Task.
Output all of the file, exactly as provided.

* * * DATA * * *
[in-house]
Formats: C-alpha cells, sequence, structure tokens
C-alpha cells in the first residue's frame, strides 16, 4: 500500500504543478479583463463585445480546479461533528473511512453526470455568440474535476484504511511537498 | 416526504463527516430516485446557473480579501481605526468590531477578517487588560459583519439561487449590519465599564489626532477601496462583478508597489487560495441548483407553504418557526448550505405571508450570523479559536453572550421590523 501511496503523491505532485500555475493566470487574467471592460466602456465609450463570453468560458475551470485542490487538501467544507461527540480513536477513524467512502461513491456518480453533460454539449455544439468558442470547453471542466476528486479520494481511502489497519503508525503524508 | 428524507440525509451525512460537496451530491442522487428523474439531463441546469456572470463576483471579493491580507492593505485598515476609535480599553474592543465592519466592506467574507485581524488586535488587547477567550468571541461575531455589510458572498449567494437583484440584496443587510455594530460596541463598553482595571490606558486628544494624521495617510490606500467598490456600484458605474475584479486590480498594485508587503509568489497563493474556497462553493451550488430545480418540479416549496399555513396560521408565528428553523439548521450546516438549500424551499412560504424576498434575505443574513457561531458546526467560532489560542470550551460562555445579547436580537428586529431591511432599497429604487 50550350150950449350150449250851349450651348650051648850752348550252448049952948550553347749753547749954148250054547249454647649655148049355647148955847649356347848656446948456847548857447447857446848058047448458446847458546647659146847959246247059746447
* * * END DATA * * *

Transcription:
[in-house]
Formats: C-alpha cells, sequence, structure tokens
C-alpha cells in the first residue's frame, strides 16, 4: 500500500504543478479583463463585445480546479461533528473511512453526470455568440474535476484504511511537498 | 416526504463527516430516485446557473480579501481605526468590531477578517487588560459583519439561487449590519465599564489626532477601496462583478508597489487560495441548483407553504418557526448550505405571508450570523479559536453572550421590523 501511496503523491505532485500555475493566470487574467471592460466602456465609450463570453468560458475551470485542490487538501467544507461527540480513536477513524467512502461513491456518480453533460454539449455544439468558442470547453471542466476528486479520494481511502489497519503508525503524508 | 428524507440525509451525512460537496451530491442522487428523474439531463441546469456572470463576483471579493491580507492593505485598515476609535480599553474592543465592519466592506467574507485581524488586535488587547477567550468571541461575531455589510458572498449567494437583484440584496443587510455594530460596541463598553482595571490606558486628544494624521495617510490606500467598490456600484458605474475584479486590480498594485508587503509568489497563493474556497462553493451550488430545480418540479416549496399555513396560521408565528428553523439548521450546516438549500424551499412560504424576498434575505443574513457561531458546526467560532489560542470550551460562555445579547436580537428586529431591511432599497429604487 50550350150950449350150449250851349450651348650051648850752348550252448049952948550553347749753547749954148250054547249454647649655148049355647148955847649356347848656446948456847548857447447857446848058047448458446847458546647659146847959246247059746447